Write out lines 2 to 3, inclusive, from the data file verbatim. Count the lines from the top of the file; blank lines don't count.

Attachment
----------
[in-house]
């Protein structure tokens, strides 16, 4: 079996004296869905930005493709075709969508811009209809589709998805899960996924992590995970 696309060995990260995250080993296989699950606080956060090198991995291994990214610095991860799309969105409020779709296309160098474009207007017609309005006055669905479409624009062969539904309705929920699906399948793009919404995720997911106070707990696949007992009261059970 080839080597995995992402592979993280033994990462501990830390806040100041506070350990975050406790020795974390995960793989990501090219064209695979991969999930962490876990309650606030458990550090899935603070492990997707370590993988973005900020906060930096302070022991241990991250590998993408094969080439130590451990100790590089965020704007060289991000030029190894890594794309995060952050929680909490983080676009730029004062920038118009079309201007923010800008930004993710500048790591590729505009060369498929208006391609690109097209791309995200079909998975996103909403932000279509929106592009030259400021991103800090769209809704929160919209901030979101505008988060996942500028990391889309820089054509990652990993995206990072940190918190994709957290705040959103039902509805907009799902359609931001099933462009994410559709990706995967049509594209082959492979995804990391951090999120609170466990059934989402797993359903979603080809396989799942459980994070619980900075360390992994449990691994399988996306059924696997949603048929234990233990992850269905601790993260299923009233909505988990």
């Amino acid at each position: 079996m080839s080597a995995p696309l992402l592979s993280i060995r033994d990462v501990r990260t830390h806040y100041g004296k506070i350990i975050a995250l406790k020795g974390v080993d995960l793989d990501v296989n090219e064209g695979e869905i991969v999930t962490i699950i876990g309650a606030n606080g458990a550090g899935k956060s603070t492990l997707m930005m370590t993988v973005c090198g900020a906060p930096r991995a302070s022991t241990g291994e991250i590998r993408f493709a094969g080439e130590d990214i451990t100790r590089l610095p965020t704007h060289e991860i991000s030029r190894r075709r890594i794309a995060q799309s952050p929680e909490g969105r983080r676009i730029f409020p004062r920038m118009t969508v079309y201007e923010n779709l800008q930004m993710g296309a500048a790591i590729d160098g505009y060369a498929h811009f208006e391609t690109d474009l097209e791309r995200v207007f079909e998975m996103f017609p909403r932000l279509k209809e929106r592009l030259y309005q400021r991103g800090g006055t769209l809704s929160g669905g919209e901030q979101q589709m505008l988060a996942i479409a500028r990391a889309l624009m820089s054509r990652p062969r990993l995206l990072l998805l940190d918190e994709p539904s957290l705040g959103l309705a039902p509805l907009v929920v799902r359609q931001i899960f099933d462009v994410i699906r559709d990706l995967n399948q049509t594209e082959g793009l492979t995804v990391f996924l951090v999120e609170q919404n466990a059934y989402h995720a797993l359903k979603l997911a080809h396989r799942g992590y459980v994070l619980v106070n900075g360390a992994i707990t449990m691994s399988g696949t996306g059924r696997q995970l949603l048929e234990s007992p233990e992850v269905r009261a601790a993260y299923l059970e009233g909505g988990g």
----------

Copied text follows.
């Protein structure tokens, strides 16, 4: 079996004296869905930005493709075709969508811009209809589709998805899960996924992590995970 696309060995990260995250080993296989699950606080956060090198991995291994990214610095991860799309969105409020779709296309160098474009207007017609309005006055669905479409624009062969539904309705929920699906399948793009919404995720997911106070707990696949007992009261059970 080839080597995995992402592979993280033994990462501990830390806040100041506070350990975050406790020795974390995960793989990501090219064209695979991969999930962490876990309650606030458990550090899935603070492990997707370590993988973005900020906060930096302070022991241990991250590998993408094969080439130590451990100790590089965020704007060289991000030029190894890594794309995060952050929680909490983080676009730029004062920038118009079309201007923010800008930004993710500048790591590729505009060369498929208006391609690109097209791309995200079909998975996103909403932000279509929106592009030259400021991103800090769209809704929160919209901030979101505008988060996942500028990391889309820089054509990652990993995206990072940190918190994709957290705040959103039902509805907009799902359609931001099933462009994410559709990706995967049509594209082959492979995804990391951090999120609170466990059934989402797993359903979603080809396989799942459980994070619980900075360390992994449990691994399988996306059924696997949603048929234990233990992850269905601790993260299923009233909505988990």
């Amino acid at each position: 079996m080839s080597a995995p696309l992402l592979s993280i060995r033994d990462v501990r990260t830390h806040y100041g004296k506070i350990i975050a995250l406790k020795g974390v080993d995960l793989d990501v296989n090219e064209g695979e869905i991969v999930t962490i699950i876990g309650a606030n606080g458990a550090g899935k956060s603070t492990l997707m930005m370590t993988v973005c090198g900020a906060p930096r991995a302070s022991t241990g291994e991250i590998r993408f493709a094969g080439e130590d990214i451990t100790r590089l610095p965020t704007h060289e991860i991000s030029r190894r075709r890594i794309a995060q799309s952050p929680e909490g969105r983080r676009i730029f409020p004062r920038m118009t969508v079309y201007e923010n779709l800008q930004m993710g296309a500048a790591i590729d160098g505009y060369a498929h811009f208006e391609t690109d474009l097209e791309r995200v207007f079909e998975m996103f017609p909403r932000l279509k209809e929106r592009l030259y309005q400021r991103g800090g006055t769209l809704s929160g669905g919209e901030q979101q589709m505008l988060a996942i479409a500028r990391a889309l624009m820089s054509r990652p062969r990993l995206l990072l998805l940190d918190e994709p539904s957290l705040g959103l309705a039902p509805l907009v929920v799902r359609q931001i899960f099933d462009v994410i699906r559709d990706l995967n399948q049509t594209e082959g793009l492979t995804v990391f996924l951090v999120e609170q919404n466990a059934y989402h995720a797993l359903k979603l997911a080809h396989r799942g992590y459980v994070l619980v106070n900075g360390a992994i707990t449990m691994s399988g696949t996306g059924r696997q995970l949603l048929e234990s007992p233990e992850v269905r009261a601790a993260y299923l059970e009233g909505g988990g």